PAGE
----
Author Archives: Martin Land

Carlos Tevez and Local Government

So Carlos Tevez would like to leave Manchester City. He still has more than three years to run on his incredibly expensive contract, but has informed the press that he has played his last game for Man. City. Now, I’ve nothing against Man. City (other than them not being Liverpool) and my sympathy lies very much with their owners and management. No club should be bullied in this way, and I hope the rich Middle Eastern owners of Man. City will do football a real favour, by refusing to bow to this pressure and continuing to insist Tevez comes to …

Posted in Humour, Local government and Op-eds | Tagged and | 3 Comments

Opinion: Democracy, the Rule of Law and New Labour

Back in the 1980s my employer, encouraged by some important orders I’d picked up in what we then called Eastern Europe, asked me to try to build up a distribution network in as many countries as I could. In creating this customer base, I made a number of good friends in Czechoslovakia, Poland, Hungary and Yugoslavia. It was good business, though never easy, and my sympathy with the many friends I made there led me to take more time over it than perhaps I should have.

I’m pleased to say that after the fall of the Berlin Wall, I was personally able to help a number of my old contacts with the small amounts of capital needed to start up their own businesses and keep up contact with many of them even now. Sad to say some of my Yugoslav friends disappeared into the tragedy of the Civil War, though I still keep in touch with Slovenes who escaped the worst of it.

In those dark days in the 1980s conversations often turned to politics. Once we had carefully sounded each other out, it was a topic that could not be easily avoided. It was obvious that the system had failed, though no one I ever spoke to thought it would go and certainly not in the manner it did. I felt it had 10 years; they were generally far less sanguine.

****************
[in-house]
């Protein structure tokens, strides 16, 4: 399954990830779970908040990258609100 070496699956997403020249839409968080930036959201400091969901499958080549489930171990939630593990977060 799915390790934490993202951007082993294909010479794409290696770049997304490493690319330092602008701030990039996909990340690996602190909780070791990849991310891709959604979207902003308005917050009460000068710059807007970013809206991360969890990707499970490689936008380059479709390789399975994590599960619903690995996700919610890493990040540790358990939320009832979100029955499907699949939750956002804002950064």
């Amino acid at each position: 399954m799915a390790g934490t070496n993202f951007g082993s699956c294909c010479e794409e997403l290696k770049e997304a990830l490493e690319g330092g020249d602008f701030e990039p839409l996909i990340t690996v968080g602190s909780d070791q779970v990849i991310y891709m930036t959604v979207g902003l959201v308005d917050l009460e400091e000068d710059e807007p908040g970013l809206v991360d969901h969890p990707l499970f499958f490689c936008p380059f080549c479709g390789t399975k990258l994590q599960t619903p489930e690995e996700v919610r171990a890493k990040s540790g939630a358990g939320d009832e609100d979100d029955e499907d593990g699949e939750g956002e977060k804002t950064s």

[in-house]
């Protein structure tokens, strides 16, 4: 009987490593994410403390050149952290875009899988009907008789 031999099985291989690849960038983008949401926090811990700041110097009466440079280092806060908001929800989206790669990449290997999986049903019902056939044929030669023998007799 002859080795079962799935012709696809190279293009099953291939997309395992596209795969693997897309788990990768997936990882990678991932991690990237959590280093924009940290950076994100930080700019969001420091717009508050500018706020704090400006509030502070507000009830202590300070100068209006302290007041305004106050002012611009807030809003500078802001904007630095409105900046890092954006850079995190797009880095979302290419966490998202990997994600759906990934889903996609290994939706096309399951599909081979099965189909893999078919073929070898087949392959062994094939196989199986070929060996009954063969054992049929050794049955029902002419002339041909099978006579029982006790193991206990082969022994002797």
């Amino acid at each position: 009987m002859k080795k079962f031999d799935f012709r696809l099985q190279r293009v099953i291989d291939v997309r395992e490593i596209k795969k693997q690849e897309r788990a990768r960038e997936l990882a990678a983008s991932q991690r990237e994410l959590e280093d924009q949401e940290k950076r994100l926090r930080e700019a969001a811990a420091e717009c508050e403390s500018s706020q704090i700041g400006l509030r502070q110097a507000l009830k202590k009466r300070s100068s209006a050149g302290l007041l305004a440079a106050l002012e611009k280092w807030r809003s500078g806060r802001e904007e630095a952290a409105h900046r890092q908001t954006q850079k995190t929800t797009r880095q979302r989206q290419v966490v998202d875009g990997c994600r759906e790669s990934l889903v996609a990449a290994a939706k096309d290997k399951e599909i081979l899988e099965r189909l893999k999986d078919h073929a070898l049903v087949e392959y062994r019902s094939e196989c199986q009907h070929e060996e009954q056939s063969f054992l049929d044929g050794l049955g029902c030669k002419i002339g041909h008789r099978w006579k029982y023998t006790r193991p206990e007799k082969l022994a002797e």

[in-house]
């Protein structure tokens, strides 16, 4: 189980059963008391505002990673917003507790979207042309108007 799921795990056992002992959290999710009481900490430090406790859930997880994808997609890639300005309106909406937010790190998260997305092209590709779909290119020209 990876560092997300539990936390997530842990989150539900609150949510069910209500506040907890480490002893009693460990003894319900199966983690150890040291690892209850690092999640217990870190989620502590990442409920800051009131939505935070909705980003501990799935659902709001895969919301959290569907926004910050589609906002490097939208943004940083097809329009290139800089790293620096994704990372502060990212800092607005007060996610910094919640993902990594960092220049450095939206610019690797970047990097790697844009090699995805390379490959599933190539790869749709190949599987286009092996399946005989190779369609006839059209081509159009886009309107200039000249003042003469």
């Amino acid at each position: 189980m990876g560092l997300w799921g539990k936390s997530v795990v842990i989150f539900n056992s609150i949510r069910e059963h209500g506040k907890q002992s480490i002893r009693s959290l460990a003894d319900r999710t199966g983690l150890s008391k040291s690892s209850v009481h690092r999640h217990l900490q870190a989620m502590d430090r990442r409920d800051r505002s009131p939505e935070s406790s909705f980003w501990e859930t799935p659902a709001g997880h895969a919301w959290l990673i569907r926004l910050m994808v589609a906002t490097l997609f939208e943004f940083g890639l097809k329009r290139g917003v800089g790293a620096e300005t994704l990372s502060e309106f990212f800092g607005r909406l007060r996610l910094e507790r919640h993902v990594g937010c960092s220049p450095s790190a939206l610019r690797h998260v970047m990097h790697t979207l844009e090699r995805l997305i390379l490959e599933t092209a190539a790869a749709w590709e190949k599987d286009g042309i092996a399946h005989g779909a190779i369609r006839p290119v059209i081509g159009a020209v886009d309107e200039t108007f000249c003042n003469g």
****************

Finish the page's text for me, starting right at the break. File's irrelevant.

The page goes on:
Posted in Op-eds | Tagged and | 3 Comments

Opinion: Once again, the French show a little bit more imagination…

The reduction in VAT from 17.5% to 15% quickly condemned and rightly so, by Vince Cable, as expensive and ineffective is one of this government’s more costly errors. The one year only cut will cost us the incredible sum of £12.5 billion pounds and has done little to stimulate consumer spending, simply because despite the enormous cost it still seems so meaningless at the till.

Indeed, it may will come with a sting in the tail, as when it comes to an end and VAT goes back to 17.5% it will come with a sharp inflationary jolt which may well trim back some of those ‘green shoots’ that Labour will being telling us about this winter.

The French, as usual, have shown a little bit more imagination.

Posted in Op-eds | Tagged , , and | 4 Comments

Opinion on Nick Clegg’s first anniversary: Martin Land – Has it really been one year?

Clegg’s first year: Clegg on Clegg | Tall on Clegg

Well, it has been a year. I’m sure its felt even longer to you Nick. Take some time over the holidays and quietly reflect. I know you’re busy, so let me help you:

The good bits

1. You have had a good year. Sure the odd slip-up, but no leader is ever surefooted straightaway. You’ve had the odd ‘baseball cap’ moment, but public recognition is increasing and I think they like what they see. Try to get angry more often though. After all, you are only human. Let people see it.

2. You have a new Party President, Baroness Ros Scott. I didn’t vote for her, but it’s an opportunity to reach out to alienated and ignored parts of the party that you simply don’t have the time to reach. I think she’s someone you can work closely with.

3. 19% in the latest ICM poll. That’s about as good as it gets between elections.

4. Whatever you may (or may not) think, you have a good team. Cameron would kill for your frontbench team. So, I suspect, would Gordon. If only parties had transfer fees like footballers. Think what we could get for Vince!

5. You perform well in the media. You are relaxed and in control, where Cameron just looks manic.